We are deeply worried about the signs of leniency shown by our legal system in dealing with dangerous terrorist only because he is less than 18 years old. This leniency could have dangerous consequences:
1- It will undermine the efforts of our security agencies in foiling dangerous attempts to conduct terrorist activities.
2- It could soften public opinion about the seriousness of his crimes.
3- It will overlook the needed action on investigation and taking actions against the responsible organizations for brainwashing and recruiting children to carry on such horrendous crimes.
4- It overlooks the responsibility of the child family on his radicalisation to the point of allegedly planning to conduct terrorist activity using bombs.
5- The most important deadly consequence is the fact that any leniency in dealing with this alleged terrorist because of his age could lead to wave of imminent terrorist activities carried on by children, even younger than 17.
It is well documented that the international pressure on Syrian and Iraqi governments and accusing them of targeting civilians and kids had resulted in Syrian and Iraqi authorities lenient dealing with children. This had resulted in the terrorist organizations recruiting and sending children to conduct most dangerous terrorist activities because they knew that they will escape security surveillance.
In Syria and Iraq, almost all snipers and spies for terrorist organizations are "children"... mainly under 15.... And the terrorist organizations could exploit a lot of public opinion to condemn the Syrian and Iraqi army for targeting and killing “children”, when in fact they were terrorists.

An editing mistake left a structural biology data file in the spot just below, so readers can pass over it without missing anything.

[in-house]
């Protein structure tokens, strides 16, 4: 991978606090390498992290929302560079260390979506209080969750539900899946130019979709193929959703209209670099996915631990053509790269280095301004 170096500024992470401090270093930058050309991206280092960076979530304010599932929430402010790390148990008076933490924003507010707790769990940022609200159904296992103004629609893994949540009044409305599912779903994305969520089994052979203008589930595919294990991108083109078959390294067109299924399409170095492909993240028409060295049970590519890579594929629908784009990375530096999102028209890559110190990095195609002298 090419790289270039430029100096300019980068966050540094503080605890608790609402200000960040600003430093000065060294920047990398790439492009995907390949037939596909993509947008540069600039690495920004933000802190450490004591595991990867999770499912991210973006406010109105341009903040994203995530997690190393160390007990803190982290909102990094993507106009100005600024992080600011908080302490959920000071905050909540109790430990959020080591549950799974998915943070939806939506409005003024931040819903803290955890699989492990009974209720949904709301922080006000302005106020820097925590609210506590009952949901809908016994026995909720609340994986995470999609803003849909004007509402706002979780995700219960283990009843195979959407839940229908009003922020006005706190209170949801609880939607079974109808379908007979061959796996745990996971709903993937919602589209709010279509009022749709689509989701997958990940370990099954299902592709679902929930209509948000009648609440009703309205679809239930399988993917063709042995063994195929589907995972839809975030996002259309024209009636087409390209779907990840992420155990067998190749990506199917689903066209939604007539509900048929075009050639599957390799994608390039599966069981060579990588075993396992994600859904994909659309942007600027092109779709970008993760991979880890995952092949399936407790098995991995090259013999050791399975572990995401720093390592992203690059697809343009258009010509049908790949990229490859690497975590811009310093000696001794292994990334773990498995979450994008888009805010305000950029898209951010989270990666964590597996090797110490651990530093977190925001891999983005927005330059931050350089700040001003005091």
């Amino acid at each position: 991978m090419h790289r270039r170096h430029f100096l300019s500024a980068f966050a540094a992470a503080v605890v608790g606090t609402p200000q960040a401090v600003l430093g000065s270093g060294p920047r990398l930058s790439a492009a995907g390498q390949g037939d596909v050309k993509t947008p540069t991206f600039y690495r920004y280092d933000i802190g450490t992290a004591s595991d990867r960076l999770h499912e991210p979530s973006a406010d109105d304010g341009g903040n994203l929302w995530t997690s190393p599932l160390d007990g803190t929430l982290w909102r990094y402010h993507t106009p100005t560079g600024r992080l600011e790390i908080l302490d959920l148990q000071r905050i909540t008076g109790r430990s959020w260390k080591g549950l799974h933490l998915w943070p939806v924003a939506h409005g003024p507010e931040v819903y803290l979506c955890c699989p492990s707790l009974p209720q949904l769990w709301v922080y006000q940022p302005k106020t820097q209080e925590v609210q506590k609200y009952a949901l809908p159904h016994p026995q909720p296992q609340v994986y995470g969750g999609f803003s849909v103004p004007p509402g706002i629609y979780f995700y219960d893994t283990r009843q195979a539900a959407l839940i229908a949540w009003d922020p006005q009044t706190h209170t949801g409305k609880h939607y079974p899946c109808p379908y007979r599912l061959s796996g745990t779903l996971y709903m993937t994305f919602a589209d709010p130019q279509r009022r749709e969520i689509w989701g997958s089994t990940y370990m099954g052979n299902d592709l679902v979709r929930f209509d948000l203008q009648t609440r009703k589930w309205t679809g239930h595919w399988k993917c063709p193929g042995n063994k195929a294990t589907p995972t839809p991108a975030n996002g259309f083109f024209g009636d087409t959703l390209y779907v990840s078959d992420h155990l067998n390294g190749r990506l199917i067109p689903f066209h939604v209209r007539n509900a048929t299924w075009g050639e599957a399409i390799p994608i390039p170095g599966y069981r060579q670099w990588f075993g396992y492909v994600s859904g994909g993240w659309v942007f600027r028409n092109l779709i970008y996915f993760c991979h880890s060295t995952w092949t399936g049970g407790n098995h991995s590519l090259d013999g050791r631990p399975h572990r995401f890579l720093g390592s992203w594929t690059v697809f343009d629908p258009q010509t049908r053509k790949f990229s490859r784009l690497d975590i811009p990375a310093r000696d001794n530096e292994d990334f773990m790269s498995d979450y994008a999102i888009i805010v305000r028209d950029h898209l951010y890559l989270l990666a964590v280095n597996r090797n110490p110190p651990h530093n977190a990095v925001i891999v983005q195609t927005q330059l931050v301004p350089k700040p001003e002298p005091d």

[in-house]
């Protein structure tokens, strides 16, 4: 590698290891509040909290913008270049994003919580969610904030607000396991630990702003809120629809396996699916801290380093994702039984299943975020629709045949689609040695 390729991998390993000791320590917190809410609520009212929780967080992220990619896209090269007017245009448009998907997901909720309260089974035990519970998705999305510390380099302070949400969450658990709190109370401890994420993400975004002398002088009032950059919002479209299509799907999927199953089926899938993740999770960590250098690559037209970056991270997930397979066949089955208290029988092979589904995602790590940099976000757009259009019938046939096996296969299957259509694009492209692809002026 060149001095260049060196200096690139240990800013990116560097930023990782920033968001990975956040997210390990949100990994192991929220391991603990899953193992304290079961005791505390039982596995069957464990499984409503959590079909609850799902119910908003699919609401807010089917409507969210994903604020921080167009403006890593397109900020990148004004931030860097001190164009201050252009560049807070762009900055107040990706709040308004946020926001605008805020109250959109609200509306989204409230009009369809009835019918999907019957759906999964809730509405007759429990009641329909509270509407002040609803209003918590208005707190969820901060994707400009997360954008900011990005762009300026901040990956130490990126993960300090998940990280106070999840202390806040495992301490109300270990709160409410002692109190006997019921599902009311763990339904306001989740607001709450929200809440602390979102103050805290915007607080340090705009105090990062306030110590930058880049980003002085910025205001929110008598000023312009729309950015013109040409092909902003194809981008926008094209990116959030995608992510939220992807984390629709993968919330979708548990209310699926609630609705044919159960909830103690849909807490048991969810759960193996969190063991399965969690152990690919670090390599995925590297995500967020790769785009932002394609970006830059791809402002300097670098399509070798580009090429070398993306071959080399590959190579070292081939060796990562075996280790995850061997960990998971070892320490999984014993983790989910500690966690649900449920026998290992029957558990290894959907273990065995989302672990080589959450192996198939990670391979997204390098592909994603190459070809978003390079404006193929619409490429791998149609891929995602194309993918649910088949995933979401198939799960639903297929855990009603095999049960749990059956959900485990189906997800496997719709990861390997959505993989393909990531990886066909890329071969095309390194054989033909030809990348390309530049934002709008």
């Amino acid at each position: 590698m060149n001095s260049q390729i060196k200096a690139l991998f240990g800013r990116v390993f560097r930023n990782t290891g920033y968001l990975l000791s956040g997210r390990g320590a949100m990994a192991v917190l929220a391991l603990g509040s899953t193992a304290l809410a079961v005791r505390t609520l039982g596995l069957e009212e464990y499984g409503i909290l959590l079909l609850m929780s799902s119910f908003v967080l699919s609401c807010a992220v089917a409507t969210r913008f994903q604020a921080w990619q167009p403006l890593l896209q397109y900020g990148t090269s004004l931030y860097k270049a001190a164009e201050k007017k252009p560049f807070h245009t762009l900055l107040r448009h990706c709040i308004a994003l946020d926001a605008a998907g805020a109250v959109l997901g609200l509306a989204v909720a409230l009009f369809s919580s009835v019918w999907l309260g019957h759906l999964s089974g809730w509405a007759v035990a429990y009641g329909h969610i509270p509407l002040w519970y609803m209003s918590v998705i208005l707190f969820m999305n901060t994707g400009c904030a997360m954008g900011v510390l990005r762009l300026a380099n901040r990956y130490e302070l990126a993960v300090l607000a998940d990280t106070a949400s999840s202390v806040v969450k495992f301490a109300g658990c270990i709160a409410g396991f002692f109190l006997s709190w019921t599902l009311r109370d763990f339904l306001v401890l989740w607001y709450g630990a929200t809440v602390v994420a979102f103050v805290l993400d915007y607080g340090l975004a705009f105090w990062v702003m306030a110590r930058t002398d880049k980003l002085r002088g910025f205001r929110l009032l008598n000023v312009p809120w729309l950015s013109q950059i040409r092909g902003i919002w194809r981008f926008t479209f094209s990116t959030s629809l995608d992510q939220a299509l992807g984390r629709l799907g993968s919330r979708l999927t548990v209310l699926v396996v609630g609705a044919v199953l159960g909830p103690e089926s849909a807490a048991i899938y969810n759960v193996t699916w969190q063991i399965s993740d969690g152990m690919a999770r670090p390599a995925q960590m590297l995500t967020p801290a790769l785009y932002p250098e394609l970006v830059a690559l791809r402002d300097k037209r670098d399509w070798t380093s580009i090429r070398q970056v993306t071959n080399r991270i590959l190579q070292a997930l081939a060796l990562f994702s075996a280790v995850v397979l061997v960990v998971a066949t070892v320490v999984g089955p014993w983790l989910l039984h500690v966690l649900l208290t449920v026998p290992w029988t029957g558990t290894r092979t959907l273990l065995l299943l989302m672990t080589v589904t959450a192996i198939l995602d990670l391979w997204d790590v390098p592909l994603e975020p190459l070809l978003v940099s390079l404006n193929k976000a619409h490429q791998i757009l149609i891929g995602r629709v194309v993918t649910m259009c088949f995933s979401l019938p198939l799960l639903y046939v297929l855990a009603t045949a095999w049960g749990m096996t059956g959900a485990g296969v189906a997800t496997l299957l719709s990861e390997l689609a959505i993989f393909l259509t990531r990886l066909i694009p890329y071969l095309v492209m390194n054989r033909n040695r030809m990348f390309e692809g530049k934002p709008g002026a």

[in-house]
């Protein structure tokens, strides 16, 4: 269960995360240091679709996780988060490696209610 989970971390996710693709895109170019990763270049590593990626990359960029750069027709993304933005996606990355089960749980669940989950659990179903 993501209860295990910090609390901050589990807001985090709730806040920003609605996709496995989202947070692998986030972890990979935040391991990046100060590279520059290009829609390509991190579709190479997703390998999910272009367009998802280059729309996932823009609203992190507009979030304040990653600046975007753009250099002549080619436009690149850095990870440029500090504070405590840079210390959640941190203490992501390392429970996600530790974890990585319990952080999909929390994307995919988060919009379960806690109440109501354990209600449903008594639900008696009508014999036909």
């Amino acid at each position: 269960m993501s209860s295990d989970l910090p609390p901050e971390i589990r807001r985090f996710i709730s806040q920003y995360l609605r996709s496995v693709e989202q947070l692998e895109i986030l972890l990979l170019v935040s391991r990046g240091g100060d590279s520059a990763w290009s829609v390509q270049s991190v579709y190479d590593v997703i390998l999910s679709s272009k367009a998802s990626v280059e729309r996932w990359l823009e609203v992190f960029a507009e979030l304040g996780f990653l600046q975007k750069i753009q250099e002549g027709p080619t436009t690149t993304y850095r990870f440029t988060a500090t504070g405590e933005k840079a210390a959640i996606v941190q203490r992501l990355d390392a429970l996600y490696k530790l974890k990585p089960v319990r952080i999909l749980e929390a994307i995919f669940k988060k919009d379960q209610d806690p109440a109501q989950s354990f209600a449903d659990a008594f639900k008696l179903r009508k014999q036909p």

It is also deeply concerning that until now no debate about who brainwashed, trained and recruited these kids. This lack of debate and authorities’ proper actions had allowed the extremist organizations (including Islamic schools, centres and mosques) to escape any accountability and actions to stop them.
One eyewitness to the well reported event of auctioning the ISIS flag by Markaz Imam Ahmad told us that the majority of audience was children under 16. The eyewitness and his brothers who were present on the event were 16, 14 and 10. Until now, no actions were taken against this centre of extremism. Many of the “graduates” of this centre were killed recently in Syria fighting with terrorists. One of them was Mahmoud Abdul Salam.
Any leniency in dealing with children-terrorists will have deadly consequences. We strongly encourage Australian authorities to consult on this issue with Syrian and Iraqi authorities.